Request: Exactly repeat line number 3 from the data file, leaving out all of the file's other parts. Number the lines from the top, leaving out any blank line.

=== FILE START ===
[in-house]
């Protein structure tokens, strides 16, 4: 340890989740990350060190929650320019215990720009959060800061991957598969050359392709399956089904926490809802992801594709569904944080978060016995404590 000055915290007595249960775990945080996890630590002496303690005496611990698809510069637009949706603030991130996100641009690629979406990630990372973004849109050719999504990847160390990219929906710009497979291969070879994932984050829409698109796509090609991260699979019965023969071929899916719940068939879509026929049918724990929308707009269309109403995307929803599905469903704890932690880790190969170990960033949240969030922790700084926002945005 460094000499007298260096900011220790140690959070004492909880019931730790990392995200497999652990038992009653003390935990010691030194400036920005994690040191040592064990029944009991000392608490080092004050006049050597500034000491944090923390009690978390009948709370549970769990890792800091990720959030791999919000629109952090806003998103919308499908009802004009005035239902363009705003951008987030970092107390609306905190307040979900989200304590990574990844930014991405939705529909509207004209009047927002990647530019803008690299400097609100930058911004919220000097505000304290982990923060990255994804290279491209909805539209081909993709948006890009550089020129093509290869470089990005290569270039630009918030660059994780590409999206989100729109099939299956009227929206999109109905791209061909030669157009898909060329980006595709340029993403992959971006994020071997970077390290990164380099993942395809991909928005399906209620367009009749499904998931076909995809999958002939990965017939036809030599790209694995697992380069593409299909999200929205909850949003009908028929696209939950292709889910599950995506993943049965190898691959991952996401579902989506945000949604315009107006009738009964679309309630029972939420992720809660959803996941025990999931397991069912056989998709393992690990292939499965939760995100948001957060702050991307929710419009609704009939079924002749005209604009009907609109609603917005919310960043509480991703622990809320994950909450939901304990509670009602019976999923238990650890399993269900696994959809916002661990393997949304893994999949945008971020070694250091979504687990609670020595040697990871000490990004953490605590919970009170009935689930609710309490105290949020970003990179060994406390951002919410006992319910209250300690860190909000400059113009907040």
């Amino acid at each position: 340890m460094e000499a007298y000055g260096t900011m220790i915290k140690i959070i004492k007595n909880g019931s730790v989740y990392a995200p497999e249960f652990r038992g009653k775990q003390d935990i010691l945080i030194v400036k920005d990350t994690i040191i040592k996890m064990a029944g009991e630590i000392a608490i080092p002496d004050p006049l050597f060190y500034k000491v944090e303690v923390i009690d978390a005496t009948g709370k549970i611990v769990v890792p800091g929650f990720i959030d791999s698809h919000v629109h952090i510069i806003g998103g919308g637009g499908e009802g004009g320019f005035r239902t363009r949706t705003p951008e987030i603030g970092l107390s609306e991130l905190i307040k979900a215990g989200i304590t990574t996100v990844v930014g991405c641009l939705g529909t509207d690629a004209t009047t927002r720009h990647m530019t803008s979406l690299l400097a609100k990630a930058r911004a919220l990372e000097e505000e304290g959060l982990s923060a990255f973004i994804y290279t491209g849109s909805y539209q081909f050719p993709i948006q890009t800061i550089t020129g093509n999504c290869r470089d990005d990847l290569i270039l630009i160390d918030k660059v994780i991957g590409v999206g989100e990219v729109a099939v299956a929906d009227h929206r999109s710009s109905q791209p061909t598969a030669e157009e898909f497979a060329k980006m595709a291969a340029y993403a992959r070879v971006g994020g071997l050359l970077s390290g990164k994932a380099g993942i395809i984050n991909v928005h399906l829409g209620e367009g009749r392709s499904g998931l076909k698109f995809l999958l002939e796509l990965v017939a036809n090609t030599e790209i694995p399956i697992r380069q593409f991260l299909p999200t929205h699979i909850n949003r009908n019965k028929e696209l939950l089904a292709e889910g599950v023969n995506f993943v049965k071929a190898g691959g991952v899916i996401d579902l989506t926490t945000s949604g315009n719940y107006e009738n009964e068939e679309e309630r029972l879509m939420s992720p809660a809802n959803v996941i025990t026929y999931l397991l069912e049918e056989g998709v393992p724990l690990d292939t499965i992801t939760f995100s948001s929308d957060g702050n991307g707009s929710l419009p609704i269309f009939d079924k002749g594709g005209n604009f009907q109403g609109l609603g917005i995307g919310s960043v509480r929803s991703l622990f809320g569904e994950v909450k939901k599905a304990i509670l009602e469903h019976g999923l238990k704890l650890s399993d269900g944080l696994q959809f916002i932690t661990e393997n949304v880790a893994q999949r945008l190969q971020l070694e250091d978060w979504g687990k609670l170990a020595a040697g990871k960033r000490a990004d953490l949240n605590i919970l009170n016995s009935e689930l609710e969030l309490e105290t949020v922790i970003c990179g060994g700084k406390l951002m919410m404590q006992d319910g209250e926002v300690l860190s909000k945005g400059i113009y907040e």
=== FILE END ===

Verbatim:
């Amino acid at each position: 340890m460094e000499a007298y000055g260096t900011m220790i915290k140690i959070i004492k007595n909880g019931s730790v989740y990392a995200p497999e249960f652990r038992g009653k775990q003390d935990i010691l945080i030194v400036k920005d990350t994690i040191i040592k996890m064990a029944g009991e630590i000392a608490i080092p002496d004050p006049l050597f060190y500034k000491v944090e303690v923390i009690d978390a005496t009948g709370k549970i611990v769990v890792p800091g929650f990720i959030d791999s698809h919000v629109h952090i510069i806003g998103g919308g637009g499908e009802g004009g320019f005035r239902t363009r949706t705003p951008e987030i603030g970092l107390s609306e991130l905190i307040k979900a215990g989200i304590t990574t996100v990844v930014g991405c641009l939705g529909t509207d690629a004209t009047t927002r720009h990647m530019t803008s979406l690299l400097a609100k990630a930058r911004a919220l990372e000097e505000e304290g959060l982990s923060a990255f973004i994804y290279t491209g849109s909805y539209q081909f050719p993709i948006q890009t800061i550089t020129g093509n999504c290869r470089d990005d990847l290569i270039l630009i160390d918030k660059v994780i991957g590409v999206g989100e990219v729109a099939v299956a929906d009227h929206r999109s710009s109905q791209p061909t598969a030669e157009e898909f497979a060329k980006m595709a291969a340029y993403a992959r070879v971006g994020g071997l050359l970077s390290g990164k994932a380099g993942i395809i984050n991909v928005h399906l829409g209620e367009g009749r392709s499904g998931l076909k698109f995809l999958l002939e796509l990965v017939a036809n090609t030599e790209i694995p399956i697992r380069q593409f991260l299909p999200t929205h699979i909850n949003r009908n019965k028929e696209l939950l089904a292709e889910g599950v023969n995506f993943v049965k071929a190898g691959g991952v899916i996401d579902l989506t926490t945000s949604g315009n719940y107006e009738n009964e068939e679309e309630r029972l879509m939420s992720p809660a809802n959803v996941i025990t026929y999931l397991l069912e049918e056989g998709v393992p724990l690990d292939t499965i992801t939760f995100s948001s929308d957060g702050n991307g707009s929710l419009p609704i269309f009939d079924k002749g594709g005209n604009f009907q109403g609109l609603g917005i995307g919310s960043v509480r929803s991703l622990f809320g569904e994950v909450k939901k599905a304990i509670l009602e469903h019976g999923l238990k704890l650890s399993d269900g944080l696994q959809f916002i932690t661990e393997n949304v880790a893994q999949r945008l190969q971020l070694e250091d978060w979504g687990k609670l170990a020595a040697g990871k960033r000490a990004d953490l949240n605590i919970l009170n016995s009935e689930l609710e969030l309490e105290t949020v922790i970003c990179g060994g700084k406390l951002m919410m404590q006992d319910g209250e926002v300690l860190s909000k945005g400059i113009y907040e």